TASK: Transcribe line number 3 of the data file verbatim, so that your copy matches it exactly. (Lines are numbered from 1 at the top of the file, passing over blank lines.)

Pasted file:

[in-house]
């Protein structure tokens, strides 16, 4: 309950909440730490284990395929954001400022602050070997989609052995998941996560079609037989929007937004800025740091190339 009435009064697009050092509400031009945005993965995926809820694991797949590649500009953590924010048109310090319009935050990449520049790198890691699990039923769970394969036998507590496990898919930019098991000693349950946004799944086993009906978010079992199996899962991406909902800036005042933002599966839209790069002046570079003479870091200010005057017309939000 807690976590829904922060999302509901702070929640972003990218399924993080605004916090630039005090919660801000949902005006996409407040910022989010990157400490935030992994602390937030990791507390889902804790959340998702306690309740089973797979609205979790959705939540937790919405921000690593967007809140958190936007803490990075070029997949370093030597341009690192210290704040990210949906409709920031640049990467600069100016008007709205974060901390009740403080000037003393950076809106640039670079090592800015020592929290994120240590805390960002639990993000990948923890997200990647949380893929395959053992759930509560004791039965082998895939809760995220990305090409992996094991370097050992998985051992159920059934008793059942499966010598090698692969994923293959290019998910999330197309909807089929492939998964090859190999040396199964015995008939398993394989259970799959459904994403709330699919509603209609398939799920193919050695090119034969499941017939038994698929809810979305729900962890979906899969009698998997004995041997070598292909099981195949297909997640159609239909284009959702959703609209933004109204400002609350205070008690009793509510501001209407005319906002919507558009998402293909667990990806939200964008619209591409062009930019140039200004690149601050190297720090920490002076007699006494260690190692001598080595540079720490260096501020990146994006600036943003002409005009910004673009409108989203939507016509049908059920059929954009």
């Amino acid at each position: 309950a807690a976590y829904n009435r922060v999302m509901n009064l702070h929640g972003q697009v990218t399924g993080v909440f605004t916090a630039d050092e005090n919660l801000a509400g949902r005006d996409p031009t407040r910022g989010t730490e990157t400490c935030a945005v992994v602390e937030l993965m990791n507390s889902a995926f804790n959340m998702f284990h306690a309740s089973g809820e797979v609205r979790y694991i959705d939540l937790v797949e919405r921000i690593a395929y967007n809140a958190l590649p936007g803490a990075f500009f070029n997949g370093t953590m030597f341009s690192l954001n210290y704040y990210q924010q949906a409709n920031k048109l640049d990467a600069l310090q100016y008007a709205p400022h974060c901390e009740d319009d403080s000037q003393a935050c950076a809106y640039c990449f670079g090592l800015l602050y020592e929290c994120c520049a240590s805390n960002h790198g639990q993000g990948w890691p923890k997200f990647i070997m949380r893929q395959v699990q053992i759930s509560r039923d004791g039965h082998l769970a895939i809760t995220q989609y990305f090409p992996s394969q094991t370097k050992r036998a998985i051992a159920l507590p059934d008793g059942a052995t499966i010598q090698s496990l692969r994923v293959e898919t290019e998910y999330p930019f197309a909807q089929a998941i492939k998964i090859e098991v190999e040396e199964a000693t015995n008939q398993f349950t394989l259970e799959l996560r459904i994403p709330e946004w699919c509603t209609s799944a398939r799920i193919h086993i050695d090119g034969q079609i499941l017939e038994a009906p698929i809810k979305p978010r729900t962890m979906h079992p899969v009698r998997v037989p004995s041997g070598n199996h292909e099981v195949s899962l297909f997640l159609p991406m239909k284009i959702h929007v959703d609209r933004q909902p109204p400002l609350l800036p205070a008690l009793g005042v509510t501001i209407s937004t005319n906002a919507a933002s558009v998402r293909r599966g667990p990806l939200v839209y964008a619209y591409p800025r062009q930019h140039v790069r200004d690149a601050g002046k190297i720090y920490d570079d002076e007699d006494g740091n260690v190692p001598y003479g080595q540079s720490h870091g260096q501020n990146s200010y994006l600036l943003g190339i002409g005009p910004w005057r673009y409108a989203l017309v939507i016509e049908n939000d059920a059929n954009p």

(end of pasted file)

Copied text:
């Amino acid at each position: 309950a807690a976590y829904n009435r922060v999302m509901n009064l702070h929640g972003q697009v990218t399924g993080v909440f605004t916090a630039d050092e005090n919660l801000a509400g949902r005006d996409p031009t407040r910022g989010t730490e990157t400490c935030a945005v992994v602390e937030l993965m990791n507390s889902a995926f804790n959340m998702f284990h306690a309740s089973g809820e797979v609205r979790y694991i959705d939540l937790v797949e919405r921000i690593a395929y967007n809140a958190l590649p936007g803490a990075f500009f070029n997949g370093t953590m030597f341009s690192l954001n210290y704040y990210q924010q949906a409709n920031k048109l640049d990467a600069l310090q100016y008007a709205p400022h974060c901390e009740d319009d403080s000037q003393a935050c950076a809106y640039c990449f670079g090592l800015l602050y020592e929290c994120c520049a240590s805390n960002h790198g639990q993000g990948w890691p923890k997200f990647i070997m949380r893929q395959v699990q053992i759930s509560r039923d004791g039965h082998l769970a895939i809760t995220q989609y990305f090409p992996s394969q094991t370097k050992r036998a998985i051992a159920l507590p059934d008793g059942a052995t499966i010598q090698s496990l692969r994923v293959e898919t290019e998910y999330p930019f197309a909807q089929a998941i492939k998964i090859e098991v190999e040396e199964a000693t015995n008939q398993f349950t394989l259970e799959l996560r459904i994403p709330e946004w699919c509603t209609s799944a398939r799920i193919h086993i050695d090119g034969q079609i499941l017939e038994a009906p698929i809810k979305p978010r729900t962890m979906h079992p899969v009698r998997v037989p004995s041997g070598n199996h292909e099981v195949s899962l297909f997640l159609p991406m239909k284009i959702h929007v959703d609209r933004q909902p109204p400002l609350l800036p205070a008690l009793g005042v509510t501001i209407s937004t005319n906002a919507a933002s558009v998402r293909r599966g667990p990806l939200v839209y964008a619209y591409p800025r062009q930019h140039v790069r200004d690149a601050g002046k190297i720090y920490d570079d002076e007699d006494g740091n260690v190692p001598y003479g080595q540079s720490h870091g260096q501020n990146s200010y994006l600036l943003g190339i002409g005009p910004w005057r673009y409108a989203l017309v939507i016509e049908n939000d059920a059929n954009p």